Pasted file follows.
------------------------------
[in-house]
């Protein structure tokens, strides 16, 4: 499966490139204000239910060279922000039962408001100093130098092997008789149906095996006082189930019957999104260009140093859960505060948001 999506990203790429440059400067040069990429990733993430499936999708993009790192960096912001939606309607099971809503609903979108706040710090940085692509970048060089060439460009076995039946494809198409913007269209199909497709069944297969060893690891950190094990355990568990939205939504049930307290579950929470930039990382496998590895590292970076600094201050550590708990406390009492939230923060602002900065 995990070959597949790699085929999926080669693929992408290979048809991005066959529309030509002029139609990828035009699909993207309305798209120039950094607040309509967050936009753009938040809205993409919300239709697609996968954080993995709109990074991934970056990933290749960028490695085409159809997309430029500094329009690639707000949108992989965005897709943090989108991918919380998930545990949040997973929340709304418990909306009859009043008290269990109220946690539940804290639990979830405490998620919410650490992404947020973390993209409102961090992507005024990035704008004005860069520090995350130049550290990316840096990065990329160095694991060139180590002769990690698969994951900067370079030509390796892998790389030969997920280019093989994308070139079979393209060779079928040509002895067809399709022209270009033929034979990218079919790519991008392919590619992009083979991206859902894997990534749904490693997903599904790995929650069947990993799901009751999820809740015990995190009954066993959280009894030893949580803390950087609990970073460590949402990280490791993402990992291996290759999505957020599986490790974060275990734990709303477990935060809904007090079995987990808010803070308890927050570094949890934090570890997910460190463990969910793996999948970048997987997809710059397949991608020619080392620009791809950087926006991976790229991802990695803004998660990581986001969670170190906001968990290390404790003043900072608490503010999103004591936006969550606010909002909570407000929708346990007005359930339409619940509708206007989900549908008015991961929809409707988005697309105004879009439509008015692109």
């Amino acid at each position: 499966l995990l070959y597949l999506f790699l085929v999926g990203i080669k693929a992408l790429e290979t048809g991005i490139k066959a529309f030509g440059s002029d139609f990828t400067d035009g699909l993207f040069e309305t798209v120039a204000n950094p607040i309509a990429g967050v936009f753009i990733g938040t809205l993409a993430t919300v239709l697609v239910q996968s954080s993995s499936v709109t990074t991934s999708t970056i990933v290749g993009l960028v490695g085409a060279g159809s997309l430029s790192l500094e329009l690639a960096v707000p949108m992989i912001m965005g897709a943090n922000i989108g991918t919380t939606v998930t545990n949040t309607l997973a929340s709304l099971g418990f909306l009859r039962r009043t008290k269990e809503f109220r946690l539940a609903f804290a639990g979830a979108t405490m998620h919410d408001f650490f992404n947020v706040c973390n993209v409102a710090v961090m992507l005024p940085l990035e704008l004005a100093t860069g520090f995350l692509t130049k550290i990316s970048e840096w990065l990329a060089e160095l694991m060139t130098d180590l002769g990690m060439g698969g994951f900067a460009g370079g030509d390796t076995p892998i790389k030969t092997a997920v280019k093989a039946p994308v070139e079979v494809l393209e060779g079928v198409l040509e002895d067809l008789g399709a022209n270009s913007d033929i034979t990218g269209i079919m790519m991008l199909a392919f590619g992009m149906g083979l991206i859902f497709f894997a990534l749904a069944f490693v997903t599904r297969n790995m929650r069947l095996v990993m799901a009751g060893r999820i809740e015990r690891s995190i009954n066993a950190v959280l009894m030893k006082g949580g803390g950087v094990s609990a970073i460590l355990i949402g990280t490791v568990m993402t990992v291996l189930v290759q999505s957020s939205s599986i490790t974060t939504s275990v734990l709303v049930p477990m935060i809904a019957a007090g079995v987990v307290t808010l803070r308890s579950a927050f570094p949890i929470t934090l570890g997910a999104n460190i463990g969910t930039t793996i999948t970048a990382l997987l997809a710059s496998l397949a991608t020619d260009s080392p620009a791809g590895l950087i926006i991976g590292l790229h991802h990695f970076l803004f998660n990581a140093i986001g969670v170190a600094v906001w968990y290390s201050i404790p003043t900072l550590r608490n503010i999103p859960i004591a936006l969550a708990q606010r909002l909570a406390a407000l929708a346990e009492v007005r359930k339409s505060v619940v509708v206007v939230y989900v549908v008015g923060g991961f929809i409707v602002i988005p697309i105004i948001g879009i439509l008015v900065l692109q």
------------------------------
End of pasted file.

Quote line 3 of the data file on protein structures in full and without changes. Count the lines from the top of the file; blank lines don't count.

């Amino acid at each position: 499966l995990l070959y597949l999506f790699l085929v999926g990203i080669k693929a992408l790429e290979t048809g991005i490139k066959a529309f030509g440059s002029d139609f990828t400067d035009g699909l993207f040069e309305t798209v120039a204000n950094p607040i309509a990429g967050v936009f753009i990733g938040t809205l993409a993430t919300v239709l697609v239910q996968s954080s993995s499936v709109t990074t991934s999708t970056i990933v290749g993009l960028v490695g085409a060279g159809s997309l430029s790192l500094e329009l690639a960096v707000p949108m992989i912001m965005g897709a943090n922000i989108g991918t919380t939606v998930t545990n949040t309607l997973a929340s709304l099971g418990f909306l009859r039962r009043t008290k269990e809503f109220r946690l539940a609903f804290a639990g979830a979108t405490m998620h919410d408001f650490f992404n947020v706040c973390n993209v409102a710090v961090m992507l005024p940085l990035e704008l004005a100093t860069g520090f995350l692509t130049k550290i990316s970048e840096w990065l990329a060089e160095l694991m060139t130098d180590l002769g990690m060439g698969g994951f900067a460009g370079g030509d390796t076995p892998i790389k030969t092997a997920v280019k093989a039946p994308v070139e079979v494809l393209e060779g079928v198409l040509e002895d067809l008789g399709a022209n270009s913007d033929i034979t990218g269209i079919m790519m991008l199909a392919f590619g992009m149906g083979l991206i859902f497709f894997a990534l749904a069944f490693v997903t599904r297969n790995m929650r069947l095996v990993m799901a009751g060893r999820i809740e015990r690891s995190i009954n066993a950190v959280l009894m030893k006082g949580g803390g950087v094990s609990a970073i460590l355990i949402g990280t490791v568990m993402t990992v291996l189930v290759q999505s957020s939205s599986i490790t974060t939504s275990v734990l709303v049930p477990m935060i809904a019957a007090g079995v987990v307290t808010l803070r308890s579950a927050f570094p949890i929470t934090l570890g997910a999104n460190i463990g969910t930039t793996i999948t970048a990382l997987l997809a710059s496998l397949a991608t020619d260009s080392p620009a791809g590895l950087i926006i991976g590292l790229h991802h990695f970076l803004f998660n990581a140093i986001g969670v170190a600094v906001w968990y290390s201050i404790p003043t900072l550590r608490n503010i999103p859960i004591a936006l969550a708990q606010r909002l909570a406390a407000l929708a346990e009492v007005r359930k339409s505060v619940v509708v206007v939230y989900v549908v008015g923060g991961f929809i409707v602002i988005p697309i105004i948001g879009i439509l008015v900065l692109q």